Radiation sciences professionals work with a team of health professionals to gather accurate patient information for diagnosis and treatment of disease and injury. Technologists operate x-ray, CT (computed tomography), MRI (magnetic resonance imaging), radiation therapy, ultrasound, and similar equipment essential in a hospital or health care setting.

Technologists must possess knowledge, skill, and mature judgment to operate complex equipment safely and efficiently. They produce quality images using multiple sources of radiation and they deliver quality patient care during diagnosis and treatment procedures.

Pursuing this degree as an undergraduate at Iowa allows you to complete the mandatory competencies and courses that allow you to apply to take the national board exams required to practice professionally.

Why Study at Iowa?

Iowa's Radiation Sciences program has an excellent reputation and student pass rate for certification exams. It offers six areas of specialization within the field.

The program is sponsored by University of Iowa Health Care in cooperation with the university's Carver College of Medicine and the Department of Radiology. It is affiliated with University of Iowa Hospitals and Clinics (UIHC), one of the nation’s largest public university teaching hospitals.

These connections, and the program’s location on the University of Iowa health sciences campus, provide a wealth of world-class resources and learning opportunities for students.

Iowa offers a related undergraduate degree program in Nuclear Medicine Technology.

Course Work

There are two components to the Bachelor of Science (BS) degree in radiation sciences: prerequisite course work and courses for one of six professional programs or tracks.

Prerequisite course work is completed in accordance with the College of Liberal Arts and Sciences' General Education Program, including the required courses for Radiation Sciences outlined in the UI General Catalog.

During the fall semester of their first year, students may be eligible to apply to an area of specialization in one of these three-year tracks:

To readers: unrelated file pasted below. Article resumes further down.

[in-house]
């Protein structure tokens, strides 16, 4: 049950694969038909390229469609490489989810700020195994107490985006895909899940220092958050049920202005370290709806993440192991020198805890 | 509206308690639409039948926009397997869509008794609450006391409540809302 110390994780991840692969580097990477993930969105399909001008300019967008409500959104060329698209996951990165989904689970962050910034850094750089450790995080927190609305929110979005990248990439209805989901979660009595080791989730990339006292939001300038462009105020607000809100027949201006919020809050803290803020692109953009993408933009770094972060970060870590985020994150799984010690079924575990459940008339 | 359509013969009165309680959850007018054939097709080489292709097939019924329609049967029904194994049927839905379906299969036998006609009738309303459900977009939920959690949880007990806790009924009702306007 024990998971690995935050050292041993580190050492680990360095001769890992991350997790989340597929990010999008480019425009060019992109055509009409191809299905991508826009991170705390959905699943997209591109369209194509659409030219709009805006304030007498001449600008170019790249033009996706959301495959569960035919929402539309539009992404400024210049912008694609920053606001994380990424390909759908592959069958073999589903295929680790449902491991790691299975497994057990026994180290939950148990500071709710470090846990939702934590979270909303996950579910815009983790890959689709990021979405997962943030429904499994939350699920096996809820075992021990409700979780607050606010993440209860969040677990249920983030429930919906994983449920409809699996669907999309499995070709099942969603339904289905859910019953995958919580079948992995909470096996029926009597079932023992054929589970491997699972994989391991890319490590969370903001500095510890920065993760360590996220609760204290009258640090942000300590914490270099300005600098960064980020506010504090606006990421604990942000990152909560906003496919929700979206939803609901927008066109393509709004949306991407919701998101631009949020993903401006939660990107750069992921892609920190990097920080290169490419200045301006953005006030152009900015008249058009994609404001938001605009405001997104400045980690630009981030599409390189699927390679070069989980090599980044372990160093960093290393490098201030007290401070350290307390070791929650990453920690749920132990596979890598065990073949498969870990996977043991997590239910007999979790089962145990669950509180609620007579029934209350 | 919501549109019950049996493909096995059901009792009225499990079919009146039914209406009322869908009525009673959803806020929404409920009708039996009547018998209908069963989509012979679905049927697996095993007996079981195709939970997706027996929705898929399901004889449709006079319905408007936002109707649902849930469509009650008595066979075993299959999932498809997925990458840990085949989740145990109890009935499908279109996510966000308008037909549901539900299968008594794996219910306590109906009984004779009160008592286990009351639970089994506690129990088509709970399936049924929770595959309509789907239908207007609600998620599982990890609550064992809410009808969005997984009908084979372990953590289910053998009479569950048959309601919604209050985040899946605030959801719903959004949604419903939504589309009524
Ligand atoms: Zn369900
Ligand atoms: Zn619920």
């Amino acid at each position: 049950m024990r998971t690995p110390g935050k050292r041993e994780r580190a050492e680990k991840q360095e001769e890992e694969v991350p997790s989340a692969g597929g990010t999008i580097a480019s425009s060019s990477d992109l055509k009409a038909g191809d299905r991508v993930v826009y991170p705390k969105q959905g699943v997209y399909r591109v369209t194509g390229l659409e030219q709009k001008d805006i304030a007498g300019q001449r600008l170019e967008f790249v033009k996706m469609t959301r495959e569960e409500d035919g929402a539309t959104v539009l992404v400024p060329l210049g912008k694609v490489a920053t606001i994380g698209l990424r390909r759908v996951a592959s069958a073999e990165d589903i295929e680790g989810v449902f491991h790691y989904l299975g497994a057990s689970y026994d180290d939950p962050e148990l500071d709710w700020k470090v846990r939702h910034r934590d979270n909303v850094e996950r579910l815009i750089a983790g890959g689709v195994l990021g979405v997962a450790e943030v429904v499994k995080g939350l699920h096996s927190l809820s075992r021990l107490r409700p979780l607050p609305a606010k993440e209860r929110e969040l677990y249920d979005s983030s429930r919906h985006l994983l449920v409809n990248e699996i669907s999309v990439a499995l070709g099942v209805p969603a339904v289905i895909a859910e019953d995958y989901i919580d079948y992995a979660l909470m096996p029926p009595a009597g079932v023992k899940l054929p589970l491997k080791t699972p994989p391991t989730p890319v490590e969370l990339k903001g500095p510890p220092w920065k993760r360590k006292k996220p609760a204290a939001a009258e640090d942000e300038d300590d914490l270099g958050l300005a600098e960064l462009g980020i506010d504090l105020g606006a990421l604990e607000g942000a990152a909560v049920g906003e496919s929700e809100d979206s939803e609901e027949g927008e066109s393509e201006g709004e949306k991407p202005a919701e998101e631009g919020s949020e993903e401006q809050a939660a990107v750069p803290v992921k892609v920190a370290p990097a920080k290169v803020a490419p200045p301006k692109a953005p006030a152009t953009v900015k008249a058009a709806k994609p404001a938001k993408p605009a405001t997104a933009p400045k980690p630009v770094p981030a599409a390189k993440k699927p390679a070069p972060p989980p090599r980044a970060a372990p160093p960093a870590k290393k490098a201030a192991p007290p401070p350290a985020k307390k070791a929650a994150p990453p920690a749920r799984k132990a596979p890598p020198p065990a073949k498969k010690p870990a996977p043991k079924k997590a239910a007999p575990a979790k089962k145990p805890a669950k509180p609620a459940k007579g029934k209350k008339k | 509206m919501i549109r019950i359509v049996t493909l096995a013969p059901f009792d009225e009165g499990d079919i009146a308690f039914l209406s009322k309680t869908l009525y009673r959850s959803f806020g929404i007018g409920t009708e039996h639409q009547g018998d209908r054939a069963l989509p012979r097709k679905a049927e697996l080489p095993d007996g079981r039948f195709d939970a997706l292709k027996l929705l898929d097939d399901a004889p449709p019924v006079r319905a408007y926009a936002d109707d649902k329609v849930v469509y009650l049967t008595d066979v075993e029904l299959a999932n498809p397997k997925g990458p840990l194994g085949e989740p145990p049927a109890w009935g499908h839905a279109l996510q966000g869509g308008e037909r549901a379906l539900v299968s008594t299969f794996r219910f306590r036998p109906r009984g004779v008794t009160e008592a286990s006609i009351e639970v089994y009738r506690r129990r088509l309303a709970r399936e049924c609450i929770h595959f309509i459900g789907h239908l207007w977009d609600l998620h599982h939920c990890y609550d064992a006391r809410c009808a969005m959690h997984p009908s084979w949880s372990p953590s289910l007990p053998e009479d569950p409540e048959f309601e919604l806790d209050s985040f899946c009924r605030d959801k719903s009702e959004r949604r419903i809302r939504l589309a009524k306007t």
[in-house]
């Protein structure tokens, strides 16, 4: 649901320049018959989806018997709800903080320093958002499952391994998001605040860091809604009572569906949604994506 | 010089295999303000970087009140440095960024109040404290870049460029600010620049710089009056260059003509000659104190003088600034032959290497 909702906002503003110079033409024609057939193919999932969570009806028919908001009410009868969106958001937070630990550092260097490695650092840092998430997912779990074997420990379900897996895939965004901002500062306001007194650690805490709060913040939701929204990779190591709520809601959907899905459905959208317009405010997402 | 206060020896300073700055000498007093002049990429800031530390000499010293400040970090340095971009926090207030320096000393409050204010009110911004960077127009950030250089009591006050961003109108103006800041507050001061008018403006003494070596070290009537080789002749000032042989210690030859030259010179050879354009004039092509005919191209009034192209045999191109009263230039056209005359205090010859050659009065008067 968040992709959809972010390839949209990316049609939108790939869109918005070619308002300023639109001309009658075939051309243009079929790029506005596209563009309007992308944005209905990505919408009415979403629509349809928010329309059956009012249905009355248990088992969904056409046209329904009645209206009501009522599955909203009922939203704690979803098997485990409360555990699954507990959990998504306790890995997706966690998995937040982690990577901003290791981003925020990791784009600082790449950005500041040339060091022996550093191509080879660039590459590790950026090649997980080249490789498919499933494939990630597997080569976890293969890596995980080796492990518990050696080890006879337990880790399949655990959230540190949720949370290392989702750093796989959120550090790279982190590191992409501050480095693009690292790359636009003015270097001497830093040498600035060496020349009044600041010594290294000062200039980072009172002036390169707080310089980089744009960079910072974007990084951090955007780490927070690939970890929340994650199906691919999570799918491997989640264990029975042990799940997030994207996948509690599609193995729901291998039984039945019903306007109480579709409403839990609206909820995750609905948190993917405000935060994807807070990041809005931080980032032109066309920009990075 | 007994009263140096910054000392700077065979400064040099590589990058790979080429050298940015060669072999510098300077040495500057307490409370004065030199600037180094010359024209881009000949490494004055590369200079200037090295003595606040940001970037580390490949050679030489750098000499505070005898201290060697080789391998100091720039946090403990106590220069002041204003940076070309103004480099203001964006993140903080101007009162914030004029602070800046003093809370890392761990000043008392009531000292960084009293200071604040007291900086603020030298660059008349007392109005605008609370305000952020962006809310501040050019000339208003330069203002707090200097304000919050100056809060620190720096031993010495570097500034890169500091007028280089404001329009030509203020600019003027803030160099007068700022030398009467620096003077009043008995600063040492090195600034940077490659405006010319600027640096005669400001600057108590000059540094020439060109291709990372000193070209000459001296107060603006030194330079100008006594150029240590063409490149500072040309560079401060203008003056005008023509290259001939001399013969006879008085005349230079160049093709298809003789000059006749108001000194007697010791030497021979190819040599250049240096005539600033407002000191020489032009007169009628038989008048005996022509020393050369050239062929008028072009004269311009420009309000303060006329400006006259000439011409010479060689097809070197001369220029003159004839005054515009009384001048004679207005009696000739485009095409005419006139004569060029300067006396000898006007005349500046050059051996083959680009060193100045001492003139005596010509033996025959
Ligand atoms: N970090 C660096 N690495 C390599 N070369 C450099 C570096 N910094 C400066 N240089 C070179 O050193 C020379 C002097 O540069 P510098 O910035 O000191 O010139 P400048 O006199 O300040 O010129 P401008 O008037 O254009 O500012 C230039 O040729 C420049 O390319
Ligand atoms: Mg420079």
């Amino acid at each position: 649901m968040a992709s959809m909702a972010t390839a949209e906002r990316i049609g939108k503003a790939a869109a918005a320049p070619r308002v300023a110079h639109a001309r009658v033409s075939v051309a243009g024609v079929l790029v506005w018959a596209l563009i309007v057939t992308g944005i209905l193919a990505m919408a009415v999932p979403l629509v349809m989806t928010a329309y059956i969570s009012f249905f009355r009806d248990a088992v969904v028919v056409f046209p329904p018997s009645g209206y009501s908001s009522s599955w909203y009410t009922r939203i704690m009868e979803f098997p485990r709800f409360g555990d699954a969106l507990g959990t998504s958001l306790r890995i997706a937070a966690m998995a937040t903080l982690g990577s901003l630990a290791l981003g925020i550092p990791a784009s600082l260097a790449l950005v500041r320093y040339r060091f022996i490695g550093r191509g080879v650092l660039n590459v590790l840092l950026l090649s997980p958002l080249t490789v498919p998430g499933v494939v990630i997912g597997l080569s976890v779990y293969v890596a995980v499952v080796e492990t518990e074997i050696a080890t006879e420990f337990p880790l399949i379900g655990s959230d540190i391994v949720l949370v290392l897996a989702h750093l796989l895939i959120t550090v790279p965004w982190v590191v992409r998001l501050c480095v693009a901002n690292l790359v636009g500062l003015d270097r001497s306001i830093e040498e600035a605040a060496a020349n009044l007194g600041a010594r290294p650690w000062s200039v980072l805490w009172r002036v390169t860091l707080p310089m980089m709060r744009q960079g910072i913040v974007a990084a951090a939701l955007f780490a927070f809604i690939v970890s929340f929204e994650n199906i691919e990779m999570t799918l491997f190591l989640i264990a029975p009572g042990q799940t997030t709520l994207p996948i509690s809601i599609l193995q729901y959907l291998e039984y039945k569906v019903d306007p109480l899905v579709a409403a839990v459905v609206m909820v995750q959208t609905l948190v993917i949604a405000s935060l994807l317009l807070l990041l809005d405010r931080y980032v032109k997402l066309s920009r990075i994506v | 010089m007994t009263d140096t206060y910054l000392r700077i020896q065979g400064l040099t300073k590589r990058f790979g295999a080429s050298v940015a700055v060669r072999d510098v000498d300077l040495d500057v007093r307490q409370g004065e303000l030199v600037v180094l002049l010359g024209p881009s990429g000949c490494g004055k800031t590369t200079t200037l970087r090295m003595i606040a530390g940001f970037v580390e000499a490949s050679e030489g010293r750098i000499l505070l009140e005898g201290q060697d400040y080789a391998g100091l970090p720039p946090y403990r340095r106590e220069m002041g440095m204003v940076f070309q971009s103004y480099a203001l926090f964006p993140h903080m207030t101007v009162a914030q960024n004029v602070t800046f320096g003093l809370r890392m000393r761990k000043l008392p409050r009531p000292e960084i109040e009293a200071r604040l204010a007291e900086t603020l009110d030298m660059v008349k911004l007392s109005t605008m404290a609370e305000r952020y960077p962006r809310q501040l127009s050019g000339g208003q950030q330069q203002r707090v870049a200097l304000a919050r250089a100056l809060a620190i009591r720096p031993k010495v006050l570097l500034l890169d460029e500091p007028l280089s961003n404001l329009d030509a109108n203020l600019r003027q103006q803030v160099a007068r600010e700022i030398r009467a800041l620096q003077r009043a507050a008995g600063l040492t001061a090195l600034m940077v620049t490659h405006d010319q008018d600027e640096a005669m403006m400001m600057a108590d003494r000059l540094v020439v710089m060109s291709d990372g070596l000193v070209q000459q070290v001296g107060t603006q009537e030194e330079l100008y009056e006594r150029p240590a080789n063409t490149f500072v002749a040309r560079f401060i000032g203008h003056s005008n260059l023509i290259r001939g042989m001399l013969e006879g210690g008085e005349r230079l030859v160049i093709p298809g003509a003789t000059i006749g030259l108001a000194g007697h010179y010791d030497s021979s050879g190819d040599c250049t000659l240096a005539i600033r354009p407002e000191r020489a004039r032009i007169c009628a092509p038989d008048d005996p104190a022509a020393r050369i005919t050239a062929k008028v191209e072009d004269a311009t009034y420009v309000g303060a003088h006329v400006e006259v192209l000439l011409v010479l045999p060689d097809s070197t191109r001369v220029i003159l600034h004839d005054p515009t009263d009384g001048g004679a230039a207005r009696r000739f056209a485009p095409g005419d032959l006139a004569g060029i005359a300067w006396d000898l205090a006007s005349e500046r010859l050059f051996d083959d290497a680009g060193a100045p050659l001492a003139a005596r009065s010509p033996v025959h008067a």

• Diagnostic Medical Sonography (DMS) and General and Vascular
  • Diagnostic Medical Sonography (DMS) and Cardiac and Vascular
  • Radiologic Technology (RT) and Cardiovascular Intervention (CVI)
  • Radiologic Technology (RT) and Computed Tomography (CT)
  • Radiologic Technology (RT) and Magnetic Resonance Imaging (MRI)

During the fall semester of their second year, students may be eligible to apply to a two-year track:

  • Radiation Therapy (RTT) and Computed Tomography (CT)

See Radiation Sciences in the UI General Catalog for additional information.

Admission Requirements

Students interested in Radiation Sciences initially apply to the College of Liberal Arts and Sciences as a Radiation Sciences Interest major and complete the prerequisite course work.

Acceptance into the Carver College of Medicine Radiation Sciences major is selective, requiring an application, essay, and interview. Hands-on patient care and job-shadowing experience is highly recommended.

Admission Requirements Tabs

Student Opportunities

In addition to having nearly 500 Student Organizations, Iowa students choose from multiple Living-Learning Communities, Study Abroad Programs, and Undergraduate Research Opportunities.

Students in this major may be interested in the Health Sciences Living-Learning Community in the residence halls.


Iowa graduates have excellent job placement rates ranging from 86-100 percent, depending on their area of study, and our Pomerantz Career Center offers multiple resources to help students find jobs.

The career outlook for radiation sciences graduates is bright and the majority of students are employed shortly after graduation. Graduates generally find jobs in hospitals, clinics, imaging centers, and physicians’ offices. With experience, and sometimes additional education, they may find related jobs in management, sales, education, or as application specialists.

Most radiation sciences professionals with full-time jobs work 40 hours a week and may have holiday, weekend, evening, night, and on-call hours.

The American Society of Radiologic Technologists' 2013 wage and salary survey reports the mean national salary at $63,545 for CT technologists, $67,379 for CVI technologists, $68,384 for MRI technologists, $70,701 for DMS technologists, and $78,602 for radiation therapists.

The U.S. Bureau of Labor Statistics' Occupational Outlook Handbook reports the national median wage estimates in May 2012 were $54,620 for radiologic technologists, $65,360 for MRI technologists, $65,860 for diagnostic medical sonographers, and $77,560 for radiation therapists.

Students who complete Iowa's professional radiation sciences programs are eligible to take national certification exams administered by the appropriate national agency in order to practice.

Licensure laws for radiographers vary from state to state. Iowa is a licensing state, requiring radiographers to have a permit to practice. Passing the national exam is a criterion used to issue a permit to practice.


The Office of Admissions and the Office of Student Financial Aid are great resources for students seeking scholarships.

Application Process

Application Process Tabs

Apply to the College of Liberal Arts and Sciences declaring a "radiation sciences interest" on your application.


Radiation Sciences (BS)
Radiologic Technology with CT, MRI, or CVI
Diagnostic Medical Sonography
Radiation Therapy
Selective Admission